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Cadmium Nephropathy - Effects, Diagnosis, and Treatment

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Cadmium is a toxic trace element that causes harmful effects on the kidneys. Read this article to know more.

Medically reviewed by

Dr. Ashutosh Kumar

Published At May 29, 2023
Reviewed AtFebruary 20, 2024


Cadmium is a rare, toxic trace element. Nowadays, cadmium is gaining more attention as an environmental pollutant. Human beings are being exposed to higher concentrations of cadmium due to the advancement in technology and industries. Although cadmium is important for growth in the sector of industrialization, the major issue about its health effect is its severe toxicity. Varied toxic clinical manifestations of cadmium involve the kidneys, liver, digestive tract, heart, testes, pancreas, bones, arteries, etc.

The half-life of cadmium metabolism is around 10 to 34 years or longer in the human body. The toxicological capacity of cadmium is therefore enhanced in man. Also, cadmium is known to strongly interact with other essential trace elements both at the absorption level and in the tissue. Some of these trace elements include copper, zinc, lead, etc. This results in the malfunctioning of the element-dependent enzyme activities. It also leads to a deficiency of essential minerals.

What Is the Epidemiology of Cadmium Nephropathy?

Human beings may be exposed to cadmium toxicity from their environment. Cadmium is a main compound in nickel-cadmium batteries, available as a pigment in the production of paint, in electroplating, and in manufacturing polyvinyl chloride plastic. Moreover, cadmium is also present in the majority of foodstuffs, and based on their dietary habits, the level of cadmium varies greatly. Cadmium exists in the environment in considerable amounts due to the use of fossil fuels, metal combustion, and harmful waste burning. The transfer of cadmium compounds to the agricultural soil by leakage of the sewage sludge may lead to its adsorption by plants that may play a pivotal role in the food chain and deposit in several human organs, including kidneys. Cigarette smoke is another great source of cadmium exposure.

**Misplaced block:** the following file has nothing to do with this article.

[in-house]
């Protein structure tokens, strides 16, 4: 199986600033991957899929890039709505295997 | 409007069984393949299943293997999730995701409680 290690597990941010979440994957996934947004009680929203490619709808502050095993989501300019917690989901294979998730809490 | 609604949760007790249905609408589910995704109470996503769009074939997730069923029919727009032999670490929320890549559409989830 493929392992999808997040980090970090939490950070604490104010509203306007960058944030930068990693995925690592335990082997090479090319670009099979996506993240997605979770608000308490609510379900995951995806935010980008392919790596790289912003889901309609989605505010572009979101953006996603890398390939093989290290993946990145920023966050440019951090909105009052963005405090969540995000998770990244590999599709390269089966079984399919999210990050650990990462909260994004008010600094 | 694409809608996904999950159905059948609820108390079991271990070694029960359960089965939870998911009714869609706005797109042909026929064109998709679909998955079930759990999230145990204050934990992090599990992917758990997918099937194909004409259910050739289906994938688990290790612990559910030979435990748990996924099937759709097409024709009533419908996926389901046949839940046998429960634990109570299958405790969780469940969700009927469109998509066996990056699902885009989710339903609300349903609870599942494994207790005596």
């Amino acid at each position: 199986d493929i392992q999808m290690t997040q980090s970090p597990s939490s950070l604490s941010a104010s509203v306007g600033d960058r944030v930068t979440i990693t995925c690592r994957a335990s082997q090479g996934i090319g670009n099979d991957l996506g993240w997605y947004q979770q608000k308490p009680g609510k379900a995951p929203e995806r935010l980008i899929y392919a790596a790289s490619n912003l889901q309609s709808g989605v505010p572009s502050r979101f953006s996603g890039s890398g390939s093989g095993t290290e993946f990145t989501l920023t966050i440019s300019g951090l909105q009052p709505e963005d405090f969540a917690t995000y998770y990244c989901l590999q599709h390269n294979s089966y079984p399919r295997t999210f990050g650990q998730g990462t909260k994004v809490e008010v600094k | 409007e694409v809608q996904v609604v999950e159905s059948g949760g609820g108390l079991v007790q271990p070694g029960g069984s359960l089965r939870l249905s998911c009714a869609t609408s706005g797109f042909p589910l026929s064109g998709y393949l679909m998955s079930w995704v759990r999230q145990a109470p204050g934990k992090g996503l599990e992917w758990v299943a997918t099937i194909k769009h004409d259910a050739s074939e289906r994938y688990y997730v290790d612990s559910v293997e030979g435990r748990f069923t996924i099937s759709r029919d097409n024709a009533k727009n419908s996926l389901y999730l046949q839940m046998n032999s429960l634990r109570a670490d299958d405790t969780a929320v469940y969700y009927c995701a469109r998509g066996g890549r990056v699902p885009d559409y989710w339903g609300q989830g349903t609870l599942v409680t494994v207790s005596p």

What Happens to Cadmium in the Kidneys?

Kidneys are the primary target organs in both acute and chronic cadmium toxicity. The initial uptake of cadmium that is administered in the body is usually high in the liver. However, the metal will ultimately concentrate in the kidneys. A characteristic distribution pattern is followed by the cadmium in the kidneys. The concentration of cadmium is higher in the cortex than in the medulla. The cadmium is largely concentrated in the outer renal cortex as compared to the proximal tubules. The cadmium is not retained by the glomeruli to the same extent. The cadmium is continued to be accumulated by the renal cortex even when the other tissues reach their saturation levels long back. The cadmium concentration in the kidneys begins to level off as soon as the cadmium-induced renal changes start appearing. Hence, the renal accumulation of cadmium may be used as an indicator of cadmium toxicity.

What Are the Effects of Cadmium Toxicity on Kidneys?

Morphological Changes:

Pathological changes are developed in the kidneys due to cadmium intoxication, depending on the span of exposure. Multiple cadmium exposure in humans may result in severe necrosis of the convoluted renal tubules, poorly defined cells, and irregular cellular granulations.

The urinary sediment consists of casts that are composed of desquamating cells along with the creation of a few calcified casts. The renal glomeruli do not show apparent changes. The renal collecting tubules are not affected profoundly.